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Called ‘treasuries’, America’s government bonds are issued by the US Treasury and are considered the most secure government (sovereign) debt it is possible to hold. Many governments and pension funds hold large quantities of these bonds.

Ten year treasury prices are a good measure of how the market views the health of the US economy. Their performance is affected by a wide range of economic factors, amongst them the interest rates set by the US Federal Reserve, levels of unemployment, the level of overall US government borrowing, and the strength of the US dollar. Any benchmark of US economic performance, including speeches made by key policy makers like the Chairman of the Federal Reserve and the US Secretary of the Treasury, will affect the price of the 10 year bond.

Despite the high levels of borrowing by the US government, and the lack of real growth in the US economy over the past few years, US government bonds are still rated AAA by international ratings agencies. The US economy is still the largest in the world by a significant margin, and there is still a high degree of confidence on the part of international investors that the US will not default on its foreign debt obligations. China, Japan and the UK remain the largest holders of US government bonds.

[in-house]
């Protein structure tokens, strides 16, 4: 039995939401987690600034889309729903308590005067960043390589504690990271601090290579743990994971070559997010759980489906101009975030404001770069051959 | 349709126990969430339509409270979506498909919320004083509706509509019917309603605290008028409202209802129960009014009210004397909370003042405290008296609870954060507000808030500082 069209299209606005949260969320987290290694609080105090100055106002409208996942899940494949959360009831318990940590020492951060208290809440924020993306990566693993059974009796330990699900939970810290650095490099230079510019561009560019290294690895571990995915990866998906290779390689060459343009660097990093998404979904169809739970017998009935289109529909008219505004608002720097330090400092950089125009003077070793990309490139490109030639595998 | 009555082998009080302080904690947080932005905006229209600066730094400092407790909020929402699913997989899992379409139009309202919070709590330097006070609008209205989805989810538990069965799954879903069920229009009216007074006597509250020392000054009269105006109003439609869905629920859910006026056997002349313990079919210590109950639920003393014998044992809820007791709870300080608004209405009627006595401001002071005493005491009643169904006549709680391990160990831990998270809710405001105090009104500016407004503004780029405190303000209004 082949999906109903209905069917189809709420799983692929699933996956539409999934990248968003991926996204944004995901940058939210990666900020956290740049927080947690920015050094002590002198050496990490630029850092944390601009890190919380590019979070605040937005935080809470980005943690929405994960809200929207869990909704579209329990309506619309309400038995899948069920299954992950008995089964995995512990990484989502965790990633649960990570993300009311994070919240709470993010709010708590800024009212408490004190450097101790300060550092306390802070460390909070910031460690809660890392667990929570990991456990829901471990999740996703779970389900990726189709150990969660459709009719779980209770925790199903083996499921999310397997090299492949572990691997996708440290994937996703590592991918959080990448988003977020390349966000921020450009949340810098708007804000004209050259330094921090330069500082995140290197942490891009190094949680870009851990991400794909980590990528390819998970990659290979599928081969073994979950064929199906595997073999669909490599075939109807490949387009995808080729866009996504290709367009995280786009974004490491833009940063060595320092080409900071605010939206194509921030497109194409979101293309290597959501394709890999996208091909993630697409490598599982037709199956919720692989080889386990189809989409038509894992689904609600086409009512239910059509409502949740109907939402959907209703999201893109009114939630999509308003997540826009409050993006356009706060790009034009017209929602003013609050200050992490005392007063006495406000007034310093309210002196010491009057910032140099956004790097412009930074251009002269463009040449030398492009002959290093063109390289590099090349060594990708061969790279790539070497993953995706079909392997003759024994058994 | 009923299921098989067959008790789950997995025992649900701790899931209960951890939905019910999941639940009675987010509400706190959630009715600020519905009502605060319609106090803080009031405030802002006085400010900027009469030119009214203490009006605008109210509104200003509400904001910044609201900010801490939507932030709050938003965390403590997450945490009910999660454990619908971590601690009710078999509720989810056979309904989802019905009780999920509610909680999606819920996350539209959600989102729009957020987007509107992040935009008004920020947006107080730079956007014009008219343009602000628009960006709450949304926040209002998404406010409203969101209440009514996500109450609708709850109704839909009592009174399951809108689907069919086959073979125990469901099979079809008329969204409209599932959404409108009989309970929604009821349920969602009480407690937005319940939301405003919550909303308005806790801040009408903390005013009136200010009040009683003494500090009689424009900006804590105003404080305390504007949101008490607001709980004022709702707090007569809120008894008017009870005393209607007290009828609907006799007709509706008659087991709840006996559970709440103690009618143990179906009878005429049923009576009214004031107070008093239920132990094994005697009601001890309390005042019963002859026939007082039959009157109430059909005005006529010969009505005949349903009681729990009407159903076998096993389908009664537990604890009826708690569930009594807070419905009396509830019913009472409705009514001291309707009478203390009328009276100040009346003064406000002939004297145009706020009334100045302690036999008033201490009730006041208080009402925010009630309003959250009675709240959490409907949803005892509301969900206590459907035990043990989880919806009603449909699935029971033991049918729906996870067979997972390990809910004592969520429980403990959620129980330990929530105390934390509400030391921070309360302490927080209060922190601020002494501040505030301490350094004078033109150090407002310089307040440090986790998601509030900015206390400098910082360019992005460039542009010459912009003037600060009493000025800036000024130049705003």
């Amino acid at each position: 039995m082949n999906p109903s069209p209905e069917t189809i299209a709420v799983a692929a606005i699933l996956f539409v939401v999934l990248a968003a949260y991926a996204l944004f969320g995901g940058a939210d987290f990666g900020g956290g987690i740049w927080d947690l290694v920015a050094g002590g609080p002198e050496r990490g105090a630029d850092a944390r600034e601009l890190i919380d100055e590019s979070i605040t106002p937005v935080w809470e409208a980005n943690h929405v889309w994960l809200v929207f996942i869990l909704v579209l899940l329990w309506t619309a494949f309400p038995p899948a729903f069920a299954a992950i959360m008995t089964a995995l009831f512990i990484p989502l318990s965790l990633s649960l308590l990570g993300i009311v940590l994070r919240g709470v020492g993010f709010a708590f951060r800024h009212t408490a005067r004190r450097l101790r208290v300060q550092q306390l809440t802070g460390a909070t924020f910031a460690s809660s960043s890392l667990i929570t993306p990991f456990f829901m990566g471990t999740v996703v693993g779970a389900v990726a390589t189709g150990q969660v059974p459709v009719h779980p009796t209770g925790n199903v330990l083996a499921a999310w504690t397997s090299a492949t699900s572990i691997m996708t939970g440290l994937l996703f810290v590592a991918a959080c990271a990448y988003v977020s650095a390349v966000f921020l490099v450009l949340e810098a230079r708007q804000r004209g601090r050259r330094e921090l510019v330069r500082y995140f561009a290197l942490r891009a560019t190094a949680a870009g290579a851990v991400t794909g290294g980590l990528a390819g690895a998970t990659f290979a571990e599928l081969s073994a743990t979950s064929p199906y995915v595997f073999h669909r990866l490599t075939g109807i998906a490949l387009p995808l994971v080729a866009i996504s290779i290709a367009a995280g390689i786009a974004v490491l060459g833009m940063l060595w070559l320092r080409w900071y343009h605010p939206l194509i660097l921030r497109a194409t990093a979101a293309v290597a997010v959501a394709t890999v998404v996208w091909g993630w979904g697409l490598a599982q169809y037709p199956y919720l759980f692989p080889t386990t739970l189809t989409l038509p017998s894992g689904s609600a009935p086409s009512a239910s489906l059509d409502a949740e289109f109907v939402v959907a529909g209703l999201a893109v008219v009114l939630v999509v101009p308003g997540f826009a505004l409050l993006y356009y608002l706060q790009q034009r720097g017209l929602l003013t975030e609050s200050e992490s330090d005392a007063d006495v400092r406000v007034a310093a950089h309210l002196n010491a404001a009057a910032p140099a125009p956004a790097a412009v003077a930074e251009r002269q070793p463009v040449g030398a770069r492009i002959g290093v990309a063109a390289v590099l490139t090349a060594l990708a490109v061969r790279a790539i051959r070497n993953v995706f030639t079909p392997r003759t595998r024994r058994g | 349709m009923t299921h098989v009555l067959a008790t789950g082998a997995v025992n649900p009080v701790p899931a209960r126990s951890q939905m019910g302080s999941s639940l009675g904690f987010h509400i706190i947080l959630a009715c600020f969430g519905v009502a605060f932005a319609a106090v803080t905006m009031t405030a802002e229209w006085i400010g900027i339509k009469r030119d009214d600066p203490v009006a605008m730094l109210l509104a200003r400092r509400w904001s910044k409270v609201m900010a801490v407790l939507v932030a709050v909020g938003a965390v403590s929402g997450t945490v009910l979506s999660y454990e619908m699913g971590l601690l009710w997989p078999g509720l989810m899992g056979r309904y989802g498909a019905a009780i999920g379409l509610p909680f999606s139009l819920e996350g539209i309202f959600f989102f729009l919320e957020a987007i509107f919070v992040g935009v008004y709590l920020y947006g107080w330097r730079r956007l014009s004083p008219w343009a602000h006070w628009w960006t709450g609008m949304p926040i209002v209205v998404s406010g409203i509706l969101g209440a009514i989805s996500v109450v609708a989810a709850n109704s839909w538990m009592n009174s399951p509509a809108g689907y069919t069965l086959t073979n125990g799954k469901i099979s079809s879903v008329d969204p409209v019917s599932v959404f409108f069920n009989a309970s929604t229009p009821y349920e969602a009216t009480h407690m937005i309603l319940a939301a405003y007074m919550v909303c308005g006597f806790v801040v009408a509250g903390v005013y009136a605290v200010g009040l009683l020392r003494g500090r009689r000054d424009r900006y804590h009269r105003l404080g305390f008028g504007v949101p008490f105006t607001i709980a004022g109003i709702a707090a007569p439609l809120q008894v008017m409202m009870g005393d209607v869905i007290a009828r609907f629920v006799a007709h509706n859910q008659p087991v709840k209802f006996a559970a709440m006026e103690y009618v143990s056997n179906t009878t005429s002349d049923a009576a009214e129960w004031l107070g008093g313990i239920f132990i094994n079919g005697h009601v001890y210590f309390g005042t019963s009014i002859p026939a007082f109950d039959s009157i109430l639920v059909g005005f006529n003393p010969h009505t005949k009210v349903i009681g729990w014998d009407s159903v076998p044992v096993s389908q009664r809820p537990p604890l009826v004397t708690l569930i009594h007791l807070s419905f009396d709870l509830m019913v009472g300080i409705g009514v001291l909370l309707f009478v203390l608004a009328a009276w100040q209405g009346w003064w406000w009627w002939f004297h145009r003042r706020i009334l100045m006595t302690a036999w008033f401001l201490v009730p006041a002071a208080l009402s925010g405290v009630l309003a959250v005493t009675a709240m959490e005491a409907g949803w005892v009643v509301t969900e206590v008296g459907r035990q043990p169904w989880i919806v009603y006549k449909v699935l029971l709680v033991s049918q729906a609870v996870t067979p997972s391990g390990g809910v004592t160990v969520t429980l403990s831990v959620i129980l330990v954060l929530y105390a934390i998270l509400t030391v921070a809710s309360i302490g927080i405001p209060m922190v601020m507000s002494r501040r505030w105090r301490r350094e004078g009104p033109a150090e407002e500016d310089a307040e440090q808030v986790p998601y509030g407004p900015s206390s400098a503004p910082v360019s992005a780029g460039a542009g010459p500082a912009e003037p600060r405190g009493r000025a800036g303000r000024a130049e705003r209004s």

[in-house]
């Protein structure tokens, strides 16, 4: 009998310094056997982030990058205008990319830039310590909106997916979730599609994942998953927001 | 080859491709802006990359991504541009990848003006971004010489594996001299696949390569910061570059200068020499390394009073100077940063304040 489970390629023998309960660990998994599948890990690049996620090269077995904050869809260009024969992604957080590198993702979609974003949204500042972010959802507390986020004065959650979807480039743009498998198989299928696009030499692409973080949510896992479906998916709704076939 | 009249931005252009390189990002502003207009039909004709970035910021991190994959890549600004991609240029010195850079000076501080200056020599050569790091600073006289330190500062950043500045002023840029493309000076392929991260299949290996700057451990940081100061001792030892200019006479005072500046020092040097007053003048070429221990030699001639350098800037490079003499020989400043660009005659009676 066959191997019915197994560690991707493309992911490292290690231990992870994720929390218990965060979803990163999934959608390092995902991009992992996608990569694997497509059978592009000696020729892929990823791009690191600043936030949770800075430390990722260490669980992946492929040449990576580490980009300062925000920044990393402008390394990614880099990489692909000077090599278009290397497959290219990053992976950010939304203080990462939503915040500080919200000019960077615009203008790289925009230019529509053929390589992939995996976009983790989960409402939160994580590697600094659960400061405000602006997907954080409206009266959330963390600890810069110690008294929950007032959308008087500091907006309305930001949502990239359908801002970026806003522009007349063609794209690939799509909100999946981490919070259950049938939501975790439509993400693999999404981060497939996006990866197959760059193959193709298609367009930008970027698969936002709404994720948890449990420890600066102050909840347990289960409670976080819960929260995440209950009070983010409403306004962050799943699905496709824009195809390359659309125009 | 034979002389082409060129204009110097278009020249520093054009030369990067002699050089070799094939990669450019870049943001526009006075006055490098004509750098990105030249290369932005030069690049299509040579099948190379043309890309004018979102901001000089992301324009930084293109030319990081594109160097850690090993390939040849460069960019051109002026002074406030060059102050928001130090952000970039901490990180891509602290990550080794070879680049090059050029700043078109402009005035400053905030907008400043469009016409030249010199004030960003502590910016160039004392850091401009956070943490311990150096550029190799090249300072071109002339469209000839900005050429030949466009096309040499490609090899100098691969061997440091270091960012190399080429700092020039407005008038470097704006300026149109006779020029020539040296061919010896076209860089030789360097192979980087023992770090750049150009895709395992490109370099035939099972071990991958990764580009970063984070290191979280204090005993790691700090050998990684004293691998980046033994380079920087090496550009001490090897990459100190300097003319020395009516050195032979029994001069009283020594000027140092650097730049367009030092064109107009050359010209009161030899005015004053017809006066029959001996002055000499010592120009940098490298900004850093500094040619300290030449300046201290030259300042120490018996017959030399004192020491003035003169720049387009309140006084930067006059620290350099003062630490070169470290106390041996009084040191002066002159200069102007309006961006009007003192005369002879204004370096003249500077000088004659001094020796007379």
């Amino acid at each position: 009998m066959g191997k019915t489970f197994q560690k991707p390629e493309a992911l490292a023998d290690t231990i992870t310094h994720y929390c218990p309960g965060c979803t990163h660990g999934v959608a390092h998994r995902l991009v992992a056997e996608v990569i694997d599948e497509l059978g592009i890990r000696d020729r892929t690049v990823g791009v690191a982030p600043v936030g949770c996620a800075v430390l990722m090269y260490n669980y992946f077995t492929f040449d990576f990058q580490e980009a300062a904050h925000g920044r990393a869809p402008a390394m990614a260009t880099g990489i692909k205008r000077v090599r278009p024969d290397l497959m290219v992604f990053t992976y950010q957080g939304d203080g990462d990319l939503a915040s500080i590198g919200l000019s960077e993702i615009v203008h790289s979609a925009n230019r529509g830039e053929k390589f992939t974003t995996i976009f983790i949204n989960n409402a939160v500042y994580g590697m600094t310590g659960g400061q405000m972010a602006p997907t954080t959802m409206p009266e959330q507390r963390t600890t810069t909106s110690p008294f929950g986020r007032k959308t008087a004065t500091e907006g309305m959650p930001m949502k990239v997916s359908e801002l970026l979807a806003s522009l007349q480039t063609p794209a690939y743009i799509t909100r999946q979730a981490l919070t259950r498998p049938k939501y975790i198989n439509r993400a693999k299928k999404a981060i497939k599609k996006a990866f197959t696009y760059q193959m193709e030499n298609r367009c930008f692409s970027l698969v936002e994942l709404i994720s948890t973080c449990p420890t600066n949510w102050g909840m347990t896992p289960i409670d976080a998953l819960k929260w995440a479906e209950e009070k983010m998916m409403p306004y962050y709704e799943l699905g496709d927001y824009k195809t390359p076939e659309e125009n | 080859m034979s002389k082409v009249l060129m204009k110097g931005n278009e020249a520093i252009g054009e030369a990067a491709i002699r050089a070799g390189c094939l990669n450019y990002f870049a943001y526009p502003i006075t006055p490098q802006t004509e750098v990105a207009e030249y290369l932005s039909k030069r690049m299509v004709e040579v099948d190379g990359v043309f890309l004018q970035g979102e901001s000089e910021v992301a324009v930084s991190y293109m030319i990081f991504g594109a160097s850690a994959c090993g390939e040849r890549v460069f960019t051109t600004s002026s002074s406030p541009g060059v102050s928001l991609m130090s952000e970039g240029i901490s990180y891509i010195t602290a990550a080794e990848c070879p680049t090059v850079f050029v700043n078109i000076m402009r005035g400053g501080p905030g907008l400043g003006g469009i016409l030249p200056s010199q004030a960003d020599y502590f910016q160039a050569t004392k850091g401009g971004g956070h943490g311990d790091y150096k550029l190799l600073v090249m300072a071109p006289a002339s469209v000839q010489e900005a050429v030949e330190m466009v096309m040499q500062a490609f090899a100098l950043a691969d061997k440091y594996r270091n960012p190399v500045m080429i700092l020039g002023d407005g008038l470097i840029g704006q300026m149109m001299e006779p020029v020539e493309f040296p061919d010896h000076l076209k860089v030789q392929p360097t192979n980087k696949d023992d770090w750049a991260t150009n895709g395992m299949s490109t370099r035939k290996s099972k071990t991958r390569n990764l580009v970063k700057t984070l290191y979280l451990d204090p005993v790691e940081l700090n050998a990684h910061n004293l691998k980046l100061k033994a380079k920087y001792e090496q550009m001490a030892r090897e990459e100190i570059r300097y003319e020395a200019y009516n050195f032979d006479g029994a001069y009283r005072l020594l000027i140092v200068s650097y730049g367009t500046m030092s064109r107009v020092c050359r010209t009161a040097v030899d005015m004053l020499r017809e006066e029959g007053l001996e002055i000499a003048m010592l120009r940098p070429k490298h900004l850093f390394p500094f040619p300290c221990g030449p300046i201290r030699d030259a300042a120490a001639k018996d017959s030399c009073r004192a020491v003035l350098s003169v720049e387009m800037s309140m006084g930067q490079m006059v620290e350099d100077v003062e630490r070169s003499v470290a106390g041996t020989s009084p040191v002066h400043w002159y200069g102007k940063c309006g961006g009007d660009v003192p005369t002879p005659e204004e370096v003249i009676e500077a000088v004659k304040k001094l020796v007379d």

Traders can profit from trading Treasury prices online using spread betting, CFD and futures accounts. Most of these will be priced off the futures contracts quoted on the Chicago Mercantile Exchange.

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Stuart Fieldhouse

Stuart Fieldhouse

Stuart Fieldhouse has spent 25 years in journalism and marketing, including as a wealth management editor for the Financial Times group, covering capital markets and international private banking, and as an investment banking correspondent for Euromoney in Hong Kong. He was the founder editor of The Hedge Fund Journal.

Stuart has worked at CMC Markets, supporting the re-launch of its global financial spread betting and CFD trading platforms. He is also the author of two books on trading, published by Financial Times Pearson. Based in The Armchair Trader’s London office, Stuart continues to advise fund managers, private banks, family offices and other financial institutions.

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